This call to action and redelegation of enforcement duties has some in healthcare believing that privacy and security audits will increase and that OCR will take a more proactive role in enforcing the privacy and security rules, according to Tom Walsh, CISSP, president of Tom Walsh Consulting.

“There is greater coordination now in the follow-up when someone reports a privacy breach,” Walsh says.

While OCR enforces HIPAA through fines and penalties, CMS still conducts the privacy and security compliance audits on healthcare organizations, Walsh says. He notes that at a meeting in Kansas late last year, a CMS official discussed how the organization was hiring auditors in order to ramp up healthcare privacy and security audits in 2010. During these audits, auditors compare an organization’s written privacy and security policies against staff operations and the regulations.

HIM professionals should conduct their own internal reviews of their privacy and security regulations, Walsh says. An internal audit is the only way to know if processes are compliant with federal law.

The downfall of many organizations comes with the discovery that their written policies are nearly unachievable. The policy seems great on paper, but staff have difficulty following it in practice. An internal audit can spot these discrepancies before a federal auditor does and levies corrective action, Walsh says.

An organization that fails a privacy and security audit can be fined. If criminal behavior is detected, the case is turned over to the Department of Justice for possible prosecution.

With federal scrutiny increasing, Walsh recommends instituting self-audit programs immediately.

Is A**** a Bad Word?

Audit. Not necessarily an HIM professional’s favorite word.

At its mention, HIM professionals, especially coding professionals, envision countless hours pulling and reviewing records, supporting intrusive visits from outside organizations, undergoing an evaluation of their job skills, and possibly losing revenue.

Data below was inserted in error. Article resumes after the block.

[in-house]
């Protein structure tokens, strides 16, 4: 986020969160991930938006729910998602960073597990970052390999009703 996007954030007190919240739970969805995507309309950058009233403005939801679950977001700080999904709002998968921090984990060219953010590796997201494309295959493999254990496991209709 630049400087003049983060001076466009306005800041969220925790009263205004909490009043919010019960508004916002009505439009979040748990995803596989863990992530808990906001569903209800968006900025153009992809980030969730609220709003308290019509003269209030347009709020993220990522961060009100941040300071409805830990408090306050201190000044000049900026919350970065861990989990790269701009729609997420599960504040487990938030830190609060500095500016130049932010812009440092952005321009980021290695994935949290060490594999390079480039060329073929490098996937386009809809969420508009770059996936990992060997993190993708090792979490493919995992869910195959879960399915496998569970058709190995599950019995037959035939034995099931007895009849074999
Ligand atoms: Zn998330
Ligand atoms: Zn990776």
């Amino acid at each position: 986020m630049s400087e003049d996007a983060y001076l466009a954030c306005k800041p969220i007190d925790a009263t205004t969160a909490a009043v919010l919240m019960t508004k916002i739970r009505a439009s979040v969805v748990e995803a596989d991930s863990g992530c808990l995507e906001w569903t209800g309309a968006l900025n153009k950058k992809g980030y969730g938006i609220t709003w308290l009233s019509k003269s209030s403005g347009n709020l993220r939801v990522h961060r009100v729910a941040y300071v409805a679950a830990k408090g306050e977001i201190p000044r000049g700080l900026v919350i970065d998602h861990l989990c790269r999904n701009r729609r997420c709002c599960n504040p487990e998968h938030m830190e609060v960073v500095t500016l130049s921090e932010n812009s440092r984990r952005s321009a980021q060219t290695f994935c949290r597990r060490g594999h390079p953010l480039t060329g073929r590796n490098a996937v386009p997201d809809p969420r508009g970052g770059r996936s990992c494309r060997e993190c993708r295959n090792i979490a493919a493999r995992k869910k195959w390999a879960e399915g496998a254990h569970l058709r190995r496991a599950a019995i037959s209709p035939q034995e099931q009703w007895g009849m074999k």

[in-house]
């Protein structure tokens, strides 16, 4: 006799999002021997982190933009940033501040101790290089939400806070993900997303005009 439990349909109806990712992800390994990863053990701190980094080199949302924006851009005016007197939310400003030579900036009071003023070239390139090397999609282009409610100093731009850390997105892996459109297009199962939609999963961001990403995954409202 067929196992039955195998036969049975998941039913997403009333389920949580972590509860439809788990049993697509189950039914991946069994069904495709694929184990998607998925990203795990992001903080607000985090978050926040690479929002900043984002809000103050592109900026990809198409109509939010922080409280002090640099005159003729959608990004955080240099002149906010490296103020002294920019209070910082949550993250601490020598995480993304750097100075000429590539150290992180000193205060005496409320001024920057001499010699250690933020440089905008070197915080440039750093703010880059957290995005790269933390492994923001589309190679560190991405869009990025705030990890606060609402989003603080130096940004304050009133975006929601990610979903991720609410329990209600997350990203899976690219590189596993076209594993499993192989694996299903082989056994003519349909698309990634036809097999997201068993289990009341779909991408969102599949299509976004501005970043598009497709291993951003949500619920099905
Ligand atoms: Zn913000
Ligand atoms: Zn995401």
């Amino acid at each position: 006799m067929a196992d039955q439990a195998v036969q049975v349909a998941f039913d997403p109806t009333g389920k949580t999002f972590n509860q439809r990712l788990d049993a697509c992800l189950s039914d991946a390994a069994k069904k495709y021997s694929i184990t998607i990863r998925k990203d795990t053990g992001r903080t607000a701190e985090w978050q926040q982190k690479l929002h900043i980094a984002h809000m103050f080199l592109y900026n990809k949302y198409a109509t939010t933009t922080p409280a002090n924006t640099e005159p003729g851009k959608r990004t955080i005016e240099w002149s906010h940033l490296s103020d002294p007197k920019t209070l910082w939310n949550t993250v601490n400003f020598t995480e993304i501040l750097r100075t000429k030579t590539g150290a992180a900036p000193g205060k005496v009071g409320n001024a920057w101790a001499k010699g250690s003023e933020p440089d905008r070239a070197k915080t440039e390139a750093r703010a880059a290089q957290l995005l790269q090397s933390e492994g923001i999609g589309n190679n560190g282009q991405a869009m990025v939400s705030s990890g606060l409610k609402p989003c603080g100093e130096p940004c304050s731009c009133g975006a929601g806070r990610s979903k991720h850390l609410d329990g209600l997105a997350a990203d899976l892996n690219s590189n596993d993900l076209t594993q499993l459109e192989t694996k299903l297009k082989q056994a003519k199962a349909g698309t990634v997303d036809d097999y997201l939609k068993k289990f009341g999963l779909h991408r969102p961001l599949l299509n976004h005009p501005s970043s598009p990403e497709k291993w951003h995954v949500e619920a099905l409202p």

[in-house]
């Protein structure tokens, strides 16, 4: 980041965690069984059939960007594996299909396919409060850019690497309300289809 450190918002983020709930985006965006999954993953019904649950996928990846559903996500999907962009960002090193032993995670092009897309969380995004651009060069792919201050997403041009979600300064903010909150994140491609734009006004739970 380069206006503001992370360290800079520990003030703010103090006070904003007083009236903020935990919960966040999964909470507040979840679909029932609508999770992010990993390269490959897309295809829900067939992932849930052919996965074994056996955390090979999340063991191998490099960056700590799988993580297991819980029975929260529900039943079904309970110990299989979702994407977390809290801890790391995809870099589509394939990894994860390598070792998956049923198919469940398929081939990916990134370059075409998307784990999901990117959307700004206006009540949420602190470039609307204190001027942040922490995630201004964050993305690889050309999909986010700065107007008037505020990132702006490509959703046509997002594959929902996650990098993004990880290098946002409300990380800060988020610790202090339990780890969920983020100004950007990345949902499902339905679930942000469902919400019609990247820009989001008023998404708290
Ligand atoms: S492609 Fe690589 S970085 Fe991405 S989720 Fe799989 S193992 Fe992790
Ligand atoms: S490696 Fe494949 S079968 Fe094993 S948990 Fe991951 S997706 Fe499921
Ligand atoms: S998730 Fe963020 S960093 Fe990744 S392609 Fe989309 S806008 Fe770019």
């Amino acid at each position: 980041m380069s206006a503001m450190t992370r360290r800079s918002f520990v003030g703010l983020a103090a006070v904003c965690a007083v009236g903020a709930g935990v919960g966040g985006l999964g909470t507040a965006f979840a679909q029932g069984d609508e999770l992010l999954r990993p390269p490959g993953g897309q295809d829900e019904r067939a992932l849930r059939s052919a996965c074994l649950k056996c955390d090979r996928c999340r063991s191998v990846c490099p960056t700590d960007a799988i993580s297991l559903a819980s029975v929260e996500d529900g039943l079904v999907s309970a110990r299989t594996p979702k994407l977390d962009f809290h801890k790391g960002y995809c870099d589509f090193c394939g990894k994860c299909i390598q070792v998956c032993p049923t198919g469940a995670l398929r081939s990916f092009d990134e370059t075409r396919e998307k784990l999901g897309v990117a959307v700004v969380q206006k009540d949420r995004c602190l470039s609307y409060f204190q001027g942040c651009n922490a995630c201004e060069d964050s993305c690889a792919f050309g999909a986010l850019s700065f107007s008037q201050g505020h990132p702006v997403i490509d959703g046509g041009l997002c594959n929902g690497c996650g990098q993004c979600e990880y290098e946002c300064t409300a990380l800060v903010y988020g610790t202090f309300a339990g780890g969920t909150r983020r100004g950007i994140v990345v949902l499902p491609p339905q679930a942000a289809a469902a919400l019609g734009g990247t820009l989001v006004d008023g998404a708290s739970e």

“I think it just causes the hair on top of the coders’ heads to rise,” Coplan-Gould says. “We are really uncomfortable with that phrase.”

In fact, when conducting internal coding audits some organizations refrain from using the “A” word at all costs. The term can be adversarial to coders, who feel an audit means their work will be scrutinized for flaws and that retribution will follow.

Coplan-Gould says that at times clients request her company refer to its internal auditing service as “coding quality reviews” in order to ease staff.

Robertson understands coders’ anxiety. “Audit” can suggest “you are not doing your job right-I am going to catch you on something,” she says.

The difference between “audit” and “review” is subtle, Coplan-Gould says, but they can denote a difference. “Audit” should be linked to financial performance, she says, while “review” should be linked to quality performance.

For example, CMS may conduct a coding audit to ensure proper codes are being assigned and that correct reimbursement has been made. An HIM department or a consulting firm may conduct a coding review or assessment to evaluate a coder’s selection of codes during a review of the record.